Did The Khilaafah End In 1924?
Source: A Critical Study of the Multiple Identities and Disguises of ‘al-Muhajiroun, Abu Ameenah ’AbdurRahman and ’AbdulHaqibn Kofi ibnKwesi al-Ashanti
Both Hizb ut-Tahreer and al-Muhajiroun propagate the myth that the Khilaafah ended 1924, despite the fact that the Prophet (sallallaahu alayhi wasallam) said: “The Prophetic khilaafah will last for thirty years. Then Allaah will give the dominion to whomever He wills” (Abu Dawud, Saheeh al-Jaami’ as-Sagheer).
He (sallallaahu alayhi wasallam) also said: “The khilaafah after me in my Ummah will last for thirty years. Then there will be kingship after that” (Musnad Ahmad, Tirmidhi, Saheeh al-Jaami’ as-Sagheer).
Both these hadeeth provide prophetic precision to show that the Khilaafah, which has an unbroken chain1, will endure for thirty years and then there will be Kingship. If we do a quick mathematical calculation we will learn the accuracy of the Messenger’s words: Abu Bakr (2 years) + Umar (10 years) + Uthmaan (12 years) + Ali (6 years) = 30 years.
Another important point is that all of the khulaafah will be from the tribe of the Quraysh. The Messenger (sallallaahu alayhi wasallam) “All of them are from Quraish.” (Saheeh al-Bukhaaree, in Kitaab ul-Ahkaam)
After this 30 year period of correct guidance, kingship entered the Ummah from the time of Mu’aawiyyah (ra), up until the abolition of the Ottoman state and onwards to our present time. As for some people of knowledge describing the rulers, who came after the Khulaafah Rashideen as ‘khalifaahs’, the mere title khilaafah does not change the reality of their kingship. The word “khalifaah”, in language terms, simply means ‘successor’, and they were ‘successors’ of hereditary kingship. Hence Mu’aawiyah (ra) said, “I am the first of the kings” (Risaalah of Abi Zayd al-Qayrawaanee) and every ruler who came after him was a king, even if he was given the title ‘Khilaafah’.
In stark contrast to the early Muslim rulers, the Ottoman State judged by a mixture of Islamic law and the “Kanun” law based upon local customs much of which were remnants of the Yasaa of Genghis Khan. Laws contradicting the Sharee’ah were introduced within the Ottoman State as early as the fifteenth century, culminating in a French-type secular criminal code and court system in the 19th century.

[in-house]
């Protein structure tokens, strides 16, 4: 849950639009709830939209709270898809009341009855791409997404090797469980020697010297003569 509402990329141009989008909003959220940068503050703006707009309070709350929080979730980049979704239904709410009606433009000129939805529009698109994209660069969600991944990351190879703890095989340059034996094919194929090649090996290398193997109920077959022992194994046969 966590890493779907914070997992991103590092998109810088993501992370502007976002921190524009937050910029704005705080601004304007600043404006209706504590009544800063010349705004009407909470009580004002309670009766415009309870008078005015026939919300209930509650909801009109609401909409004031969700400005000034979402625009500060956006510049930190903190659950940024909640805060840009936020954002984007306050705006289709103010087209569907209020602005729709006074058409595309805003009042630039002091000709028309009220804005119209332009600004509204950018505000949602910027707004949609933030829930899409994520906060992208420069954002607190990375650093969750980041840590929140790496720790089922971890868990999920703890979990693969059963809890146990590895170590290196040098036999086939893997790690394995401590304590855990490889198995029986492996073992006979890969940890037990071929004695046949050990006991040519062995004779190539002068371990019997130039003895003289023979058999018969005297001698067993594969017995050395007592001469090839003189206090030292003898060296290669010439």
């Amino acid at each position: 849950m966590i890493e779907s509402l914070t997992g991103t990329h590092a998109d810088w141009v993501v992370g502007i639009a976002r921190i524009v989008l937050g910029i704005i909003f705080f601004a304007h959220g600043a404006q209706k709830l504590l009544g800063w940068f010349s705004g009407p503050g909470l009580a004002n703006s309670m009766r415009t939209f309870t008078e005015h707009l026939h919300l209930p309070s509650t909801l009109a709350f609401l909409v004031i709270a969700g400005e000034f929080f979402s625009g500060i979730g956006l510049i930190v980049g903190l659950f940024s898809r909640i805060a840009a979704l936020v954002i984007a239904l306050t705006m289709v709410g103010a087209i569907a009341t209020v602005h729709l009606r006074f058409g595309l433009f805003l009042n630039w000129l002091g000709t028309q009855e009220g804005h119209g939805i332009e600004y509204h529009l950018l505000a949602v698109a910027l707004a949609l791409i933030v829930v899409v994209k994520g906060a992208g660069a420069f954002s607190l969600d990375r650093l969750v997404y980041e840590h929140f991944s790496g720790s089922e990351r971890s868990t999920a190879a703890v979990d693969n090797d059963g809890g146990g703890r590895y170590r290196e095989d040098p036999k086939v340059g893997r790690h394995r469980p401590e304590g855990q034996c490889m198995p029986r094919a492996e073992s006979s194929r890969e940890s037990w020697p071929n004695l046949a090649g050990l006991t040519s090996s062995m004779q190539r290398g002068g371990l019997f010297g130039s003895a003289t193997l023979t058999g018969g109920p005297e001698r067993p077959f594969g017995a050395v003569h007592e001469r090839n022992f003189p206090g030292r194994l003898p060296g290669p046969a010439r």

Changing and replacing the Sharee’ah
Sultan Muhammad al-Faatih, (born 1432 CE) the conqueror of Constantinople, changed the capital punishments (i.e. chopping off the hand etc.) and replaced them with monetary fines. Sultan Sulayman al-Qaanuni completed this legislative process (Tareekh ad-Dawlat al-’Uthmaniyyah Muhammad Fareed Beg pp.177-178). We ask HT and al-Muhajiroun: do you declare the noble conqueror of Constantinople, Sultan Muhammad al-Faatih to be a Kaafir for changing some of the penal laws of Islam?
Sami Zubaida states: “in Ottoman practice qadi courts did deal with penal cases, alongside other tribunals, but these courts were required to apply kanun regulations (i.e. man-made law) alongside the shari’a….there was a general reluctance to apply limb-amputation penalties, and the combination of strokes and fines became predominant. Fines are alien to the shari’a tradition, and early jurists prohibited them explicitly: criminals should not have been able to avoid divinely prescribed punishments by paying fines… (Sami Zubaida: Law and Power in the Islamic World pp 107-108)
The decline of the Ottoman state
The Ottoman state was in a state of decline and stagnation by the eighteenth century. In the sixteenth and seventeenth centuries the capitulations system circumvented the independence of the Ottoman state. It was a system which meant that European traders living in Ottoman territory were not required to observe the law of the land and thus had their own courts and laws by which they were ruled by, they were no longer subject to government control. They were also not subject to taxes and could import and sell goods at any price they chose. By the nineteenth century, France Russia and Britain were occupying parts of its territory and various Ottoman provinces were semi-autonomous and under effective control of local rulers. Thus in this ‘Khilaafah’, non-Muslims were completely independent of the Muslim authorities.